Poland, being a Catholic country, has many traditions and ceremonies related to Easter and the periods surrounding it. The Easter period is preceded by Lent and associated events.
It all starts with Fat Thursday, at the end of the carnival, which people use as a last chance for feasting before the Lent period. Polish specialties that day are pączki, a special kind of donuts, often willed with rose or cherry jam, and angel wings, a type of deep-fried, sweet, crisp pastry.
A few days later, this is followed by Ash Wednesday, a Christian holy day, which marks the start of a 40 day lent. During this time people often make a ‘Lenten sacrifice’ – refraining from participating in certain pleasurable activities or giving up on luxuries, such as alcohol or candy. Fasting isn’t an uncommon practice either. Church-side, followers receive a cross mark on their foreheads, made from the ashes of palms burnt the previous year.
Palm Sunday, an event commemorating Jesus’ entry into Jerusalem, takes place a week before Easter proper. This is celebrated by people sharing and having blessed palm branches. As in places like Poland palms don’t grow naturally, instead people create hand-crafted decorations – often very colorful, resembling palms. In many places this turns into a competition, with participants showing off their ‘palm trees’ which can often be many meters tall. Eventually (usually in winter) those are burnt, and ashes are used during the next year’s Ash Wednesday.
During Holy Week people prepare for Easter – they clean their houses, decorate them as well as make up with others. Maundy Thursday (Christ’s Last Supper) starts the period called Paschal Triduum (Passion, crucifixion, death, burial, and resurrection of Christ). Good Friday, in particular, is celebrated with processions to the Stations of the Cross, depicting Jesus on the day of his crucifixion. These are often shown as a big staging, with people walking around entire towns.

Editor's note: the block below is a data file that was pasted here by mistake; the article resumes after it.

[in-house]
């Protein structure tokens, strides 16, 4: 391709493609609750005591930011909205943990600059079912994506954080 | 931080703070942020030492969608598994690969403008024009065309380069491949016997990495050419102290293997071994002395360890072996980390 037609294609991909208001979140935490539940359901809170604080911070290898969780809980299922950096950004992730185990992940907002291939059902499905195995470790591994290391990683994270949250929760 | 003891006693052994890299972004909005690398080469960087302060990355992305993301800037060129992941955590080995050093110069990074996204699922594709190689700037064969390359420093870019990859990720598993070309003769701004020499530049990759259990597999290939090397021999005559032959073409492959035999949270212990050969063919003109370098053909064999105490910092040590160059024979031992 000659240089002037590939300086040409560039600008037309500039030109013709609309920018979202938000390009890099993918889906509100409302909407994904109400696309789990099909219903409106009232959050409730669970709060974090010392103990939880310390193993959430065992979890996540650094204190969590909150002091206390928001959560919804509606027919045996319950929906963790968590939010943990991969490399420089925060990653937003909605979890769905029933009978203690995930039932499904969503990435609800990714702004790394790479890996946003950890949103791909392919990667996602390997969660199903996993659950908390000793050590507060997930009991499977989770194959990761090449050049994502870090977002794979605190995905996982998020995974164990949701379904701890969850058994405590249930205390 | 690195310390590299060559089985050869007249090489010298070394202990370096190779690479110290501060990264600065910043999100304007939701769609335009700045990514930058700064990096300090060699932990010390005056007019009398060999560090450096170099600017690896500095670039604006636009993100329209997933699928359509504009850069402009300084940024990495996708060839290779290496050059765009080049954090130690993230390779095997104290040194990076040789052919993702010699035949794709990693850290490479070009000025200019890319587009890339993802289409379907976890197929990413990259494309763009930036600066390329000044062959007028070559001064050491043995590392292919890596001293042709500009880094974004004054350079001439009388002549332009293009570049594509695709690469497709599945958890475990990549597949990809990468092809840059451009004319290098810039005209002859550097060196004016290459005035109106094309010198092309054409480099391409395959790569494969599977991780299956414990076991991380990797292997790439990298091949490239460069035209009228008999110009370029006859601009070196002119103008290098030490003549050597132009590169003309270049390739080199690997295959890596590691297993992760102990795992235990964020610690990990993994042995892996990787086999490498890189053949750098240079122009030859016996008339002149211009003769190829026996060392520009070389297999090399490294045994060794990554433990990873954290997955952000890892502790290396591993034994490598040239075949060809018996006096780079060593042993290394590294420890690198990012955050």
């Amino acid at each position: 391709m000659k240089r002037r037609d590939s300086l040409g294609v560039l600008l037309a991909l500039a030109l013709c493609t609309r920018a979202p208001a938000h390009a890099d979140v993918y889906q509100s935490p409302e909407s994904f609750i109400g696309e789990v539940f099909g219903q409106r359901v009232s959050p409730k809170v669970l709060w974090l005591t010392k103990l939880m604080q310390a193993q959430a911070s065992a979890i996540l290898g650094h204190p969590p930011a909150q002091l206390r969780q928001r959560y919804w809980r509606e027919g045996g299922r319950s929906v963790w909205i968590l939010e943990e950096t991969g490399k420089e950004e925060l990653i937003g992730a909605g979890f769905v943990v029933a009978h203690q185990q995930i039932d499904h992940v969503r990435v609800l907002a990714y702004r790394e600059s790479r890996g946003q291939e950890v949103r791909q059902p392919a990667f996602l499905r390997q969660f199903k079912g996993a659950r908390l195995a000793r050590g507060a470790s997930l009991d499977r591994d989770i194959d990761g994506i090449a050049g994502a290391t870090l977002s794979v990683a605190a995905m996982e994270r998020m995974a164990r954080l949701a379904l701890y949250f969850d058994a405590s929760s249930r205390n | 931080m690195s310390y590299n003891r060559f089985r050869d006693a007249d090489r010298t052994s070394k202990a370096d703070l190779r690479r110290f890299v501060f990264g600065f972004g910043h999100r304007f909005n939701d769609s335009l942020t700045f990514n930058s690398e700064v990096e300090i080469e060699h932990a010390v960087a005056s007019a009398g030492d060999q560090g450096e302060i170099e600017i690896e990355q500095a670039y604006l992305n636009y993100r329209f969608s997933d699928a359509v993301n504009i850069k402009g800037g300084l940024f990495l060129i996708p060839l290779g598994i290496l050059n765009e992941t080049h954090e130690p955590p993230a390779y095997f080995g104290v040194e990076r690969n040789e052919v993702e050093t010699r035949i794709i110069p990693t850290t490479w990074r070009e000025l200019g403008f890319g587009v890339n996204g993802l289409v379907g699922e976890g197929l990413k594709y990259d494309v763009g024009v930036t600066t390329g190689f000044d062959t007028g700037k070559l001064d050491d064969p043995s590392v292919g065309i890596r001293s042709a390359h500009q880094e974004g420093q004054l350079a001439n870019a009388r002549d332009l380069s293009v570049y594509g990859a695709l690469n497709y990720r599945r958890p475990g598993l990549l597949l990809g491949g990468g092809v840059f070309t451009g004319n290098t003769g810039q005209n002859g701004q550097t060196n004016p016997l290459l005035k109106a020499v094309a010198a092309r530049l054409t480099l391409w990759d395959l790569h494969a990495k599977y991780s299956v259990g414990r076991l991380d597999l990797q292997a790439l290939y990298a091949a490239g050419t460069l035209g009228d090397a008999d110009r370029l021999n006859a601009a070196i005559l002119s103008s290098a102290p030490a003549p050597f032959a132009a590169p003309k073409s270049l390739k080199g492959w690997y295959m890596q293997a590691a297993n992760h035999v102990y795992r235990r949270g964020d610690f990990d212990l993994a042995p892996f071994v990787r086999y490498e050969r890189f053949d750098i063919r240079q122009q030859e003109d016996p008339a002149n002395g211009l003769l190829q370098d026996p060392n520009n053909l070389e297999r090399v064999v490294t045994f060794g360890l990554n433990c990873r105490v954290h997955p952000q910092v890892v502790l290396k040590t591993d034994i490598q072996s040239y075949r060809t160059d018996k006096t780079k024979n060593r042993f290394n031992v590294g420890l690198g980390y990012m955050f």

On Great Saturday we experience on of the more distinctive Polish traditions – the blessing of the Easter baskets. The baskets contain samplings of the Easter food – eggs, salt, pepper, bread, horseradish, as well as hand-made sugar figurines and cakes like babka wielkanocna (a type of sweet bread cake). The eggs are often hard-boiled and decorated in an elaborated way – those are called pisanki, with colorful pictures or patterns painted over them. Various other techniques like etching or burning might be used as well.
Easter Sunday ends the 40-day Lent with celebrating the resurrection of Christ. This is commemorated by a morning mass, together with a procession. At home, the main event is the official Easter breakfast, with traditional meals like mazurek (a type of very sweet short-cake), white kiełbasa (a type of sausage) or żurek, which is a type of a fermented cereal soup. This time is spent together with family. The table is often decorated with flower or pussy willow.
Easter Monday, which is also a public holiday in Poland, has some distinctive traditions as well. Most notably Śmigus-dyngus (or lany poniedziałek, which translates to Wet Monday), which nowadays largely consists of throwing water over each other. Traditionally, it was boys chasing girls and throwing buckets of water over them, but currently there is no distinction as to who gets wet. Even strangers get sprinkled with water casually. This is in particular common among kids and teens. In some places it got to the point that the tradition is seen as a nuisance, especially during colder days.
The post Easter period is called Eastertide, and includes more important Catholic celebrations, such as Ascension (of Christ).
Text and pictures: Przemyslaw K.